abstract = "Emotional events tend to be better remembered than non-emotional events. One goal of cognitive and affective neuroscientists is to understand the neural mechanisms underlying this enhancing effect of emotion on memory. A method that has proven particularly influential in the investigation of the memory-enhancing effect of emotion is the so-called subsequent memory paradigm (SMP). This method was originally used to investigate the neural correlates of non-emotional memories, and more recently we and others also applied it successfully to studies of emotional memory (reviewed in). Here, we describe a protocol that allows investigation of the neural correlates of the memory-enhancing effect of emotion using the SMP in conjunction with event-related functional magnetic resonance imaging (fMRI). An important feature of the SMP is that it allows separation of brain activity specifically associated with memory from more general activity associated with perception. Moreover, in the context of investigating the impact of emotional stimuli, SMP allows identification of brain regions whose activity is susceptible to emotional modulation of both general/perceptual and memory-specific processing. This protocol can be used in healthy subjects, as well as in clinical patients where there are alterations in the neural correlates of emotion perception and biases in remembering emotional events, such as those suffering from depression and post-traumatic stress disorder (PTSD).",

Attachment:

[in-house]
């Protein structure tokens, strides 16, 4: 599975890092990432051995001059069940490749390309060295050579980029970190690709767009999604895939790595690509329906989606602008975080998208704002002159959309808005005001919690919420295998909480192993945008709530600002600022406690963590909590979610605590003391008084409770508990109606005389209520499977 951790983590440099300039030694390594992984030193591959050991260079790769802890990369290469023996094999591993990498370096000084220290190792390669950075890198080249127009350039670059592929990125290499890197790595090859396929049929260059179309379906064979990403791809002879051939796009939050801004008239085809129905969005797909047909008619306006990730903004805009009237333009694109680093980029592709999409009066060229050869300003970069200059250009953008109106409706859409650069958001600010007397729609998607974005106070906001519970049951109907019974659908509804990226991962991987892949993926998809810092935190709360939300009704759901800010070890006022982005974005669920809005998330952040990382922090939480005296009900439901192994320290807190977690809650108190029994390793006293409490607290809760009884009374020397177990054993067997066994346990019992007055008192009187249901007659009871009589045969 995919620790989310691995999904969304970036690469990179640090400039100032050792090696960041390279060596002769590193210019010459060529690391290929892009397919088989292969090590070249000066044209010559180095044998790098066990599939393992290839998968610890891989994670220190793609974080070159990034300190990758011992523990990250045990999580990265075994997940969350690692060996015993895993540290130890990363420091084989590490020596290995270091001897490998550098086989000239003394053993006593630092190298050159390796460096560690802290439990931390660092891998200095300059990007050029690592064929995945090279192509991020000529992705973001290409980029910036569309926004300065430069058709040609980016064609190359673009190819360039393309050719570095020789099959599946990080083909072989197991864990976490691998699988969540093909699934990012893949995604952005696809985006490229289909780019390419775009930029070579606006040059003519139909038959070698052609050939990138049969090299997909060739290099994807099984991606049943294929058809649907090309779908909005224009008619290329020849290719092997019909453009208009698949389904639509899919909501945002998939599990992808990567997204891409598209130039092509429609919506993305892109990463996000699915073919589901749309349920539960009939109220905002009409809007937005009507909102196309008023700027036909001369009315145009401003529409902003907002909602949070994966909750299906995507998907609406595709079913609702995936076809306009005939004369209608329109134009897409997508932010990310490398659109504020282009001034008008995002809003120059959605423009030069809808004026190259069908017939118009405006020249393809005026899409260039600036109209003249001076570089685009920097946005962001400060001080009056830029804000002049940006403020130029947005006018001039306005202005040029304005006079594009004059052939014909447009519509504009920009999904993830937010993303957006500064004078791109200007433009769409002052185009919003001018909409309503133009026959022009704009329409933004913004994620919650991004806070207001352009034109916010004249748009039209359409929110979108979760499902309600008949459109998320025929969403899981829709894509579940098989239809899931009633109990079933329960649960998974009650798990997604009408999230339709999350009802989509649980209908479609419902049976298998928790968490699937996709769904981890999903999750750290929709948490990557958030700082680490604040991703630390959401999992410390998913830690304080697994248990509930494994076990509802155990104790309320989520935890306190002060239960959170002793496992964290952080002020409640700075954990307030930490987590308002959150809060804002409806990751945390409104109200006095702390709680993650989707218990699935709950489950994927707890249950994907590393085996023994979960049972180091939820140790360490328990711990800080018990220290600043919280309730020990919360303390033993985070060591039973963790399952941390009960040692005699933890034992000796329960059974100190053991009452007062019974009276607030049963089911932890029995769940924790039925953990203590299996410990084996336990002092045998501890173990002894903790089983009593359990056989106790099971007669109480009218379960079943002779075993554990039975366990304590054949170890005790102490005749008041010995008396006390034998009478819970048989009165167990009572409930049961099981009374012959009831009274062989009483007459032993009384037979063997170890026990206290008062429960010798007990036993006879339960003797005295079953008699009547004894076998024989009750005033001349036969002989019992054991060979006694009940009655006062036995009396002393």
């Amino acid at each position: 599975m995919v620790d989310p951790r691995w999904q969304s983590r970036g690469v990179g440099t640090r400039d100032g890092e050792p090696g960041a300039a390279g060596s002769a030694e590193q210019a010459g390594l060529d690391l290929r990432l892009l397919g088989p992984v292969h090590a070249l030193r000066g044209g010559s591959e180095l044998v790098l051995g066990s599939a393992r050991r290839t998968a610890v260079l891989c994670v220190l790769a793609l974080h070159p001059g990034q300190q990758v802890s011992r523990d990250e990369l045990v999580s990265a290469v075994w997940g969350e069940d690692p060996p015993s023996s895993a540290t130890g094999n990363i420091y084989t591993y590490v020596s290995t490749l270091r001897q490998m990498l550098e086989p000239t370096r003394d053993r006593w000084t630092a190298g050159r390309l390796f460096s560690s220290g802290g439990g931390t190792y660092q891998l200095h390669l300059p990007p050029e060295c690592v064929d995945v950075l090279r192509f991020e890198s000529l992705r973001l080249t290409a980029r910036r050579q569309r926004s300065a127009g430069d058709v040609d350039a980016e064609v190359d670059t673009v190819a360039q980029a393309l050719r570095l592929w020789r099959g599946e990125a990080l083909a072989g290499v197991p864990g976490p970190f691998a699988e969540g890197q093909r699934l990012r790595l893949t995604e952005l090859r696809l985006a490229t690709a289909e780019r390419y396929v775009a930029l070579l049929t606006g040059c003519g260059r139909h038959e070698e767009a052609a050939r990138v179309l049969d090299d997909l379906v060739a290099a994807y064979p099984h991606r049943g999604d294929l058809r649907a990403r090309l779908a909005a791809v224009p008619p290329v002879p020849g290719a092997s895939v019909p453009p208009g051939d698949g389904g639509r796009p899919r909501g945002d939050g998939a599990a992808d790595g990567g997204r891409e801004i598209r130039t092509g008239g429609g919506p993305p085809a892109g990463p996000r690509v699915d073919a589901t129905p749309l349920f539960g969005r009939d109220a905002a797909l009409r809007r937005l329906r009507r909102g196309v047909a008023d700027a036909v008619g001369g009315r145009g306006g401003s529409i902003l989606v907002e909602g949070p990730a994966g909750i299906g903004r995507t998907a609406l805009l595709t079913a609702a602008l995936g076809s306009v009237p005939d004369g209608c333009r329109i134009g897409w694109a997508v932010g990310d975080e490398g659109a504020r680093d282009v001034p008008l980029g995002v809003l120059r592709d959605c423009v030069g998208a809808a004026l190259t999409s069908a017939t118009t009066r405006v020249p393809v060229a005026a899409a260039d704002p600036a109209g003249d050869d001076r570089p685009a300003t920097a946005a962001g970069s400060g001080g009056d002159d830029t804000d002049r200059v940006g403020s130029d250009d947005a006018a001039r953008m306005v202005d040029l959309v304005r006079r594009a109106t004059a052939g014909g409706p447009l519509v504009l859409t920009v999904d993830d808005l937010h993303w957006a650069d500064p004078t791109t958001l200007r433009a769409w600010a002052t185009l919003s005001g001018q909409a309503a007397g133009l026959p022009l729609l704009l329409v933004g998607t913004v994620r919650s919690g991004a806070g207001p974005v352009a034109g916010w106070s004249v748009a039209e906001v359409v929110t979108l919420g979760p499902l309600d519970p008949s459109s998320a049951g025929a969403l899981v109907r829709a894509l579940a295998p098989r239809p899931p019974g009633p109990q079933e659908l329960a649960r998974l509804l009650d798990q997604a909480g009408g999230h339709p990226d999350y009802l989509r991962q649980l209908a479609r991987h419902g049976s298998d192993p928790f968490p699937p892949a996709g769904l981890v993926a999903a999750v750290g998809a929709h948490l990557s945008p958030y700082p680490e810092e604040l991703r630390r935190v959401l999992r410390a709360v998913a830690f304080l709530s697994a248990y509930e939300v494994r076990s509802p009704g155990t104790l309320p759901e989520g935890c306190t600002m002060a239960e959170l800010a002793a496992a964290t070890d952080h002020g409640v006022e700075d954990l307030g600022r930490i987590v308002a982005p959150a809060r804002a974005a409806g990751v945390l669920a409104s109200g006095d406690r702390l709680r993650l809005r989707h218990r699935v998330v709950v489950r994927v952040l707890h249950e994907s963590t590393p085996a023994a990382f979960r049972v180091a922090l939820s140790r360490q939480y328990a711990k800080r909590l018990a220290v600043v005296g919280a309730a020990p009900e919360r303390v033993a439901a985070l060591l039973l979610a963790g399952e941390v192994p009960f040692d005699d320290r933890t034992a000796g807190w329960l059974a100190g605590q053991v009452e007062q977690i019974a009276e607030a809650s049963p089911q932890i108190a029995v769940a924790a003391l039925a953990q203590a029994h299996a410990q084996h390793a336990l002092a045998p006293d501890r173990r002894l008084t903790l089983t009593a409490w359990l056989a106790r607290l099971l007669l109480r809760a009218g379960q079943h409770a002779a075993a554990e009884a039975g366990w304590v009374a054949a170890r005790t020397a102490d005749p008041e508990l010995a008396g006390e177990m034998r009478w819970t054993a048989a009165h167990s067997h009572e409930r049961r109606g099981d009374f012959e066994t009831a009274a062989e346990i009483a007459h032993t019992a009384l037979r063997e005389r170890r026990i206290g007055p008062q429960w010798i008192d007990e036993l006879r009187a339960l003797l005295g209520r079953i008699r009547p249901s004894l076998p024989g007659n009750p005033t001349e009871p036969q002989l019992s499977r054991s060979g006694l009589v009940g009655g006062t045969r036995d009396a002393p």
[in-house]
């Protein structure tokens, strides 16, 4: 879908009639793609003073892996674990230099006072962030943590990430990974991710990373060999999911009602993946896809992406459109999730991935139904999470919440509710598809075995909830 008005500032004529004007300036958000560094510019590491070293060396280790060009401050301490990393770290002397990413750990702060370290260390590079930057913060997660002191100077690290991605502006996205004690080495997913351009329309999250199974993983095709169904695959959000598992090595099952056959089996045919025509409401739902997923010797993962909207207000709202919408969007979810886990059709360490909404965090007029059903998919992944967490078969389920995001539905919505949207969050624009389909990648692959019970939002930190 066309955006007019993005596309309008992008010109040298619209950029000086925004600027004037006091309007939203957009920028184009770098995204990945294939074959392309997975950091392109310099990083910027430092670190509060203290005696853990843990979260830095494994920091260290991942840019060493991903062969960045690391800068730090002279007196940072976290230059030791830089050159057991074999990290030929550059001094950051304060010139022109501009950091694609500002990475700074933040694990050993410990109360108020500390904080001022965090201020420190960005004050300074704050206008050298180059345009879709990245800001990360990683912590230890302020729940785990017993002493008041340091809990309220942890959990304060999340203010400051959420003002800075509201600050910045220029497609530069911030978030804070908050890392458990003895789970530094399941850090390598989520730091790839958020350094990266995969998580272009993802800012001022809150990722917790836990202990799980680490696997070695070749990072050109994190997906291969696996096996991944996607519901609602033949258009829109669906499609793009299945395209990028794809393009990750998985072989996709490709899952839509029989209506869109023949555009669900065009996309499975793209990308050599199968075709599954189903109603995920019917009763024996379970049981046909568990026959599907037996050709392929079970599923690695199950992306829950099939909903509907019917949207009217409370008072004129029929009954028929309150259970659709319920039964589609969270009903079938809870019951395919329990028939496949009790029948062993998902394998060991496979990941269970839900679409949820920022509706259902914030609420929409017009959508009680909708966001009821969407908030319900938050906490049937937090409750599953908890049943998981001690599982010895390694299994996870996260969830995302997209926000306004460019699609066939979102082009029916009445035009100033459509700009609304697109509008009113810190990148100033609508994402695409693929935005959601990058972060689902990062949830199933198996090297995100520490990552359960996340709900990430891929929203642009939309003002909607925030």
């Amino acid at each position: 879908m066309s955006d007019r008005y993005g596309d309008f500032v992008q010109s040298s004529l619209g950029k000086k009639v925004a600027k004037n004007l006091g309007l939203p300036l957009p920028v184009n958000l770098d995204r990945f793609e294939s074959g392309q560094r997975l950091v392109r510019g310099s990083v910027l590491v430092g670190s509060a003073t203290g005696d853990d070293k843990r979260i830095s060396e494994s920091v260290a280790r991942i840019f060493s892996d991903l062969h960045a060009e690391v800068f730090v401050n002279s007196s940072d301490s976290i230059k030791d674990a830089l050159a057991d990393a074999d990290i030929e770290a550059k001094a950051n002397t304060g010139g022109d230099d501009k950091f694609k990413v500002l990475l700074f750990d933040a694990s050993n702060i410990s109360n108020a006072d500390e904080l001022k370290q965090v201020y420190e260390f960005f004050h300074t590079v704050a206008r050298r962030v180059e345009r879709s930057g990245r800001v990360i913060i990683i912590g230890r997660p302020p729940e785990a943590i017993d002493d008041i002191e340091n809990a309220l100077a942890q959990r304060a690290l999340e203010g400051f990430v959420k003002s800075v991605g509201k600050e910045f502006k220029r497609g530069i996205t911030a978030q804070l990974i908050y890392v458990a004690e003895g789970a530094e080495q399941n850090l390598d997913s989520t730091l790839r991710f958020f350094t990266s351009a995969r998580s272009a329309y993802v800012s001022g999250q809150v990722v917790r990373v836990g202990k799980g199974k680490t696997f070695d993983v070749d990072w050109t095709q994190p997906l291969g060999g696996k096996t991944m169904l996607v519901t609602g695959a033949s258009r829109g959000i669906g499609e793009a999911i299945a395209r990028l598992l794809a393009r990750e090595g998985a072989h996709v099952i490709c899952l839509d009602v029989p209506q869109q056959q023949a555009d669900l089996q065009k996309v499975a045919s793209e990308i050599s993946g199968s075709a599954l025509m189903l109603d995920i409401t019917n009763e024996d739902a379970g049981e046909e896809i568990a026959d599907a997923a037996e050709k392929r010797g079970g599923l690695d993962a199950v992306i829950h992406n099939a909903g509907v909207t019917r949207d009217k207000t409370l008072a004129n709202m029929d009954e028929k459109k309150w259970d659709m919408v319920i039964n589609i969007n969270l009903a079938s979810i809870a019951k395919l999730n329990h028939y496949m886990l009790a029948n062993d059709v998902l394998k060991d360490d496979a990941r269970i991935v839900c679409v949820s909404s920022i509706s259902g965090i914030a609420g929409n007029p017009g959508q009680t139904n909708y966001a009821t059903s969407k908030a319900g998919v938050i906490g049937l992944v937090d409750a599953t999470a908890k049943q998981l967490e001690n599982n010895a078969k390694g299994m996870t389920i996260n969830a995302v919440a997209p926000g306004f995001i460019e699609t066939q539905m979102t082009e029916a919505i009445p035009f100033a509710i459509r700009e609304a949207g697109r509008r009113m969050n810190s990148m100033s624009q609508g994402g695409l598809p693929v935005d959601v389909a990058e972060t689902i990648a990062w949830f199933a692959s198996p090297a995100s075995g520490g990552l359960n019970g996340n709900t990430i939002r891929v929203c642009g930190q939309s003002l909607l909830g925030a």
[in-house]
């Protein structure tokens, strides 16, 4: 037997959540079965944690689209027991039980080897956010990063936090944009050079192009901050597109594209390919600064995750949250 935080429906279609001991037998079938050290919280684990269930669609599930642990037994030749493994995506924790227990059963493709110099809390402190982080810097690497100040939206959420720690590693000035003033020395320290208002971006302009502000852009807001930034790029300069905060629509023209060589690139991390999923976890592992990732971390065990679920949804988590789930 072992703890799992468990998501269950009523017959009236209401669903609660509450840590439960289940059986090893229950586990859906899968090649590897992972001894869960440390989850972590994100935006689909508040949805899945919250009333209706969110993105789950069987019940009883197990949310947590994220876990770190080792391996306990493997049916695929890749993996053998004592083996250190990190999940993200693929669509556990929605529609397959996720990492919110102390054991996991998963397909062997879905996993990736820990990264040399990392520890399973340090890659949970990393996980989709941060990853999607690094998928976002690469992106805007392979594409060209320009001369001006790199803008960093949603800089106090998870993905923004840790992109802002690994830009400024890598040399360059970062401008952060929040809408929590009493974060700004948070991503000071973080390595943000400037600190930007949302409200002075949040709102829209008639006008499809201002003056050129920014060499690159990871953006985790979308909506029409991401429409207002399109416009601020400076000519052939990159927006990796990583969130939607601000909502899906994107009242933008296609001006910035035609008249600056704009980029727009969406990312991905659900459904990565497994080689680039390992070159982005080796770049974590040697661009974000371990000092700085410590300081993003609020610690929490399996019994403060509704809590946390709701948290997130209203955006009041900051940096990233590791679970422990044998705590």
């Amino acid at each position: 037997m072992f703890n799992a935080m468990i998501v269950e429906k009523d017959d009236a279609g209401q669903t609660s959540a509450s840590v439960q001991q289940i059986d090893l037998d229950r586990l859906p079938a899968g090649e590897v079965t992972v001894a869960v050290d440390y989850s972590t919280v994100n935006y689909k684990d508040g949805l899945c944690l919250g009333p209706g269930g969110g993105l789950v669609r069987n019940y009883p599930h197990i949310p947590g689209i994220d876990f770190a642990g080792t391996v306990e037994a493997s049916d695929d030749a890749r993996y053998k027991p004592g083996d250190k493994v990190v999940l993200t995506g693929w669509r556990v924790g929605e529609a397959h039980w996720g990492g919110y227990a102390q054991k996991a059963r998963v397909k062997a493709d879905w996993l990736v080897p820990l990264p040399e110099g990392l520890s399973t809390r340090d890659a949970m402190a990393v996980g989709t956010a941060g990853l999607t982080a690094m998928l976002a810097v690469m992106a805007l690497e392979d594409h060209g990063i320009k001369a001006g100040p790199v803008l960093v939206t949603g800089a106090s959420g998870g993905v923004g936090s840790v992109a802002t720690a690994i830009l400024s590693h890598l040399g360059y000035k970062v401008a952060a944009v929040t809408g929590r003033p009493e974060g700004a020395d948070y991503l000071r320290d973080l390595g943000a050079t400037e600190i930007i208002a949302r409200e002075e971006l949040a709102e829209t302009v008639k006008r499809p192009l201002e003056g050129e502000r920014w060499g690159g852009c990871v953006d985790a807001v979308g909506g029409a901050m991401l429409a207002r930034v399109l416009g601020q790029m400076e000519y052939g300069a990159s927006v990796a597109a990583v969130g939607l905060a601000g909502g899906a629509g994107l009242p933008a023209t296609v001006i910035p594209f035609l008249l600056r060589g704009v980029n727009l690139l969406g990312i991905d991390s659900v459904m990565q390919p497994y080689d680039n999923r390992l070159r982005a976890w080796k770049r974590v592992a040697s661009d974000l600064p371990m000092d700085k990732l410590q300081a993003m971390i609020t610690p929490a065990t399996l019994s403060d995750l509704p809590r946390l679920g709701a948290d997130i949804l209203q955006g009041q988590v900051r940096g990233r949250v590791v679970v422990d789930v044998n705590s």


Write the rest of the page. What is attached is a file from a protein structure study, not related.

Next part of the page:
author = "Andrea Shafer and Alexandru Iordan and Roberto Cabeza and Florin Dolcos",
year = "2011",
month = "12",
day = "1",
language = "English (US)",
journal = "Journal of visualized experiments : JoVE",
issn = "1940-087X",
publisher = "MYJoVE Corporation",
number = "51",

}

TY - JOUR

T1 - Brain imaging investigation of the memory-enhancing effect of emotion.

AU - Shafer, Andrea

AU - Iordan, Alexandru

AU - Cabeza, Roberto

AU - Dolcos, Florin

PY - 2011/12/1

Y1 - 2011/12/1